•   Obsessed with fantasies of unlimited success, fame, fearsome power or omnipotence.
•   Firmly convinced that he or she is unique and, being special, can only be understood by other special or unique people of high status.
•   Requires excessive admiration, adulation, attention and affirmation.
•   Feels entitled.  Expects unreasonable or special and favorable priority treatment.
•   Uses others to achieve his or her own ends.
•   Devoid of empathy. Is unable or unwilling to identify with or acknowledge the feelings and needs of others.
•   Constantly envious of others or believes that they feel the same about him or her.
•   Arrogant, haughty behaviors or attitudes coupled with rage when frustrated, contradicted, or confronted.

And this is only scratching the surface.  Go Google narcissism yourself and you will see the depth of this spiritual disorder.  Yet compare the characteristics of a narcissist with what Scripture describes as a “debased mind” and you’ll see this is all part of the final curse of God, phase three, before He brings a culture down to destruction.   And we are well on our way.

The following, from Romans 1:18-32, is the description of both a narcissist and one who has a “debased mind.”

And even as they did not like to retain God in their knowledge, God gave them over to a debased (morally reprehensible, worthless, deceitful, corrupted) mind (that which is responsible for one’s thoughts and feelings, the seat of reason), to do those things which are not fitting; being filled (to contain as much as possible, to fill completely, to overflow) with all (pás)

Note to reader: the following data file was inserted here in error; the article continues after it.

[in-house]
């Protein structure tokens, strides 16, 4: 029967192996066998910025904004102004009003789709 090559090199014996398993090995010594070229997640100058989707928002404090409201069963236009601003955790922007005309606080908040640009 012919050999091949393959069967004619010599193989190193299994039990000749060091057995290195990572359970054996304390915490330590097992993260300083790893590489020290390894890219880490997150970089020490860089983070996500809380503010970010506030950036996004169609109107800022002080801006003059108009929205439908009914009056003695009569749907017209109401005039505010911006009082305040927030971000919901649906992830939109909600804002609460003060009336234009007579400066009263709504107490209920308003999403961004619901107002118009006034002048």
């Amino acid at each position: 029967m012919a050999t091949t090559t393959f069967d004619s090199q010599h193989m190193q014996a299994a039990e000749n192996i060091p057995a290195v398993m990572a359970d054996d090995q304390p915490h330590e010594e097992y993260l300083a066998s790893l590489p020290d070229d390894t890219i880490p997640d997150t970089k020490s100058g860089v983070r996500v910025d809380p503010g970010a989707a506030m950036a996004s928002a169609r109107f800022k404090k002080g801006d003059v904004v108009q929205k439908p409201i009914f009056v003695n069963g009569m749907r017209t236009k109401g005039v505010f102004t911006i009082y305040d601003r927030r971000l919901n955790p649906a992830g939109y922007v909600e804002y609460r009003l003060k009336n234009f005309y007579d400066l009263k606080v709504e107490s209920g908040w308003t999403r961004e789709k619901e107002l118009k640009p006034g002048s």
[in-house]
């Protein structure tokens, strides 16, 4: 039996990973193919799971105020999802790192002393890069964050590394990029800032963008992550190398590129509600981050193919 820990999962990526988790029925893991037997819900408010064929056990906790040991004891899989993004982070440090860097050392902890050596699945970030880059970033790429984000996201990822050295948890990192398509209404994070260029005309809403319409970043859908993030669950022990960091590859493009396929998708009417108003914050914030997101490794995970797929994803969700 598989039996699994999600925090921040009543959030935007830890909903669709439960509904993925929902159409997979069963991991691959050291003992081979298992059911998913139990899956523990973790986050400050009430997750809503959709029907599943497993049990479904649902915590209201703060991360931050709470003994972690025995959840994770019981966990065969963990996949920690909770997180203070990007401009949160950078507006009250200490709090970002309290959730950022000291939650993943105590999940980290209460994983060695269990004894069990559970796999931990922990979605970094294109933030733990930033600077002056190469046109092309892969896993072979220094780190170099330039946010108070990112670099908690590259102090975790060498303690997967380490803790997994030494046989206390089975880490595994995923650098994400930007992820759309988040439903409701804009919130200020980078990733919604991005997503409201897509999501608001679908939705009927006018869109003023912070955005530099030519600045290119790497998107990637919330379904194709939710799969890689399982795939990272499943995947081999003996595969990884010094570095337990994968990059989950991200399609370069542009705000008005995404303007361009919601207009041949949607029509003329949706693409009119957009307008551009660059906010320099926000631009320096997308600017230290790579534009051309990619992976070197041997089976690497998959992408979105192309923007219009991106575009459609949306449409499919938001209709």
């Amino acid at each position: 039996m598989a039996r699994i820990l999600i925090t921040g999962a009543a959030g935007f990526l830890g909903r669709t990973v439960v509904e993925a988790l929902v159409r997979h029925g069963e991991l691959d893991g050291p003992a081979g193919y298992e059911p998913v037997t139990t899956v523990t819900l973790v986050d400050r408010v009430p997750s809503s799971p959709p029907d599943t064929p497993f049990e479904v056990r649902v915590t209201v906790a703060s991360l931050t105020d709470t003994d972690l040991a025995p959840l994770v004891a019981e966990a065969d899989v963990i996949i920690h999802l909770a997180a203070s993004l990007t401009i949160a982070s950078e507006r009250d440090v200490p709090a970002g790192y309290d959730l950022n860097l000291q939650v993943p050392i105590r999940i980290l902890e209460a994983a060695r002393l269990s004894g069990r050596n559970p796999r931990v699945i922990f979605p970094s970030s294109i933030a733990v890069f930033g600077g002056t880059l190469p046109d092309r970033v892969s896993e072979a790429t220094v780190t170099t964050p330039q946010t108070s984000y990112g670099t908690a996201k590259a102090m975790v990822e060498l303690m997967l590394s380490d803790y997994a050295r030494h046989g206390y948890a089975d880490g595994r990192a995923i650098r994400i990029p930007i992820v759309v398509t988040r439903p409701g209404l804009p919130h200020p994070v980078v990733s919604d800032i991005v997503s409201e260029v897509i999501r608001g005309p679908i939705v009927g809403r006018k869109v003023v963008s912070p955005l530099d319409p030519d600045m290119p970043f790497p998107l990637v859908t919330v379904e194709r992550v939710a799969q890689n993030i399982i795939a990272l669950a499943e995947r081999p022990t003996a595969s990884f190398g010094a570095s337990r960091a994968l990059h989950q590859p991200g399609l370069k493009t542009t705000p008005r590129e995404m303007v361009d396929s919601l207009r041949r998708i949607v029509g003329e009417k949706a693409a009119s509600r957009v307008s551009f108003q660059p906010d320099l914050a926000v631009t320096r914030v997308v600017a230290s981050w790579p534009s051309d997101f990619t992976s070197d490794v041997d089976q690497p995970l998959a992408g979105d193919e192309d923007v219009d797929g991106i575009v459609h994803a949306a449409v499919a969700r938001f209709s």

unrighteousness (failure to adhere to moral principles, commands, or laws, doing what is wrong),
sexual immorality,
wickedness (evil nature, depravity, malice, the perverting of virtue and moral principles),
covetousness (greed, desire, lust, envy for wealth),
maliciousness (mental wickedness); full (filled up, stuffed, to the brim) of
envy (jealousy, resentment felt at the sight of excellence or happiness),
murder,
strife (bitter conflict, contention, discord),
deceit (to bait, fraud, guile, treachery),
evil-mindedness (character trait that feels a need to see others suffer); they are
whisperers (gossiper, secret slanderer),
backbiters (one who attacks the reputation of another by slander),
haters of God,